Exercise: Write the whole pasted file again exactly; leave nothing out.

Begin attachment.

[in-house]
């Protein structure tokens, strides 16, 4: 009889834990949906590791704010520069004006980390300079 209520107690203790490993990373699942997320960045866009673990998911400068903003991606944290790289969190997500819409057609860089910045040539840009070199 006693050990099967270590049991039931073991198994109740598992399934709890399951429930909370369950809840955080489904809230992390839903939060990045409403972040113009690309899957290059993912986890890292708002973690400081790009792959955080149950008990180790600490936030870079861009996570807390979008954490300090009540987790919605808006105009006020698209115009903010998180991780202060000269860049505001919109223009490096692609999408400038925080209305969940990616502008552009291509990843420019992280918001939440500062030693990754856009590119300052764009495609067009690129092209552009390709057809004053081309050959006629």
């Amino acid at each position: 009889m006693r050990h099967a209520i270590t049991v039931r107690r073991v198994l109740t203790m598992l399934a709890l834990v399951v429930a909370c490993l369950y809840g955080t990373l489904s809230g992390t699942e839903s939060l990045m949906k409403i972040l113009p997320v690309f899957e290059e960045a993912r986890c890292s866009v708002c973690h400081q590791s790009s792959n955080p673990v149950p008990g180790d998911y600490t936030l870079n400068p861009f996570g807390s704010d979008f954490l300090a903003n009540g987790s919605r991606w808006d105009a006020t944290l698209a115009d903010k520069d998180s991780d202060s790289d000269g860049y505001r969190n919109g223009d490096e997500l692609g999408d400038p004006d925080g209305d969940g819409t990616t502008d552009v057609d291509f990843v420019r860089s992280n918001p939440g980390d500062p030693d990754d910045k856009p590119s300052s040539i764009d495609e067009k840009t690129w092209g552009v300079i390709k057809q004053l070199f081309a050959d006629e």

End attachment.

[in-house]
């Protein structure tokens, strides 16, 4: 009889834990949906590791704010520069004006980390300079 209520107690203790490993990373699942997320960045866009673990998911400068903003991606944290790289969190997500819409057609860089910045040539840009070199 006693050990099967270590049991039931073991198994109740598992399934709890399951429930909370369950809840955080489904809230992390839903939060990045409403972040113009690309899957290059993912986890890292708002973690400081790009792959955080149950008990180790600490936030870079861009996570807390979008954490300090009540987790919605808006105009006020698209115009903010998180991780202060000269860049505001919109223009490096692609999408400038925080209305969940990616502008552009291509990843420019992280918001939440500062030693990754856009590119300052764009495609067009690129092209552009390709057809004053081309050959006629």
């Amino acid at each position: 009889m006693r050990h099967a209520i270590t049991v039931r107690r073991v198994l109740t203790m598992l399934a709890l834990v399951v429930a909370c490993l369950y809840g955080t990373l489904s809230g992390t699942e839903s939060l990045m949906k409403i972040l113009p997320v690309f899957e290059e960045a993912r986890c890292s866009v708002c973690h400081q590791s790009s792959n955080p673990v149950p008990g180790d998911y600490t936030l870079n400068p861009f996570g807390s704010d979008f954490l300090a903003n009540g987790s919605r991606w808006d105009a006020t944290l698209a115009d903010k520069d998180s991780d202060s790289d000269g860049y505001r969190n919109g223009d490096e997500l692609g999408d400038p004006d925080g209305d969940g819409t990616t502008d552009v057609d291509f990843v420019r860089s992280n918001p939440g980390d500062p030693d990754d910045k856009p590119s300052s040539i764009d495609e067009k840009t690129w092209g552009v300079i390709k057809q004053l070199f081309a050959d006629e």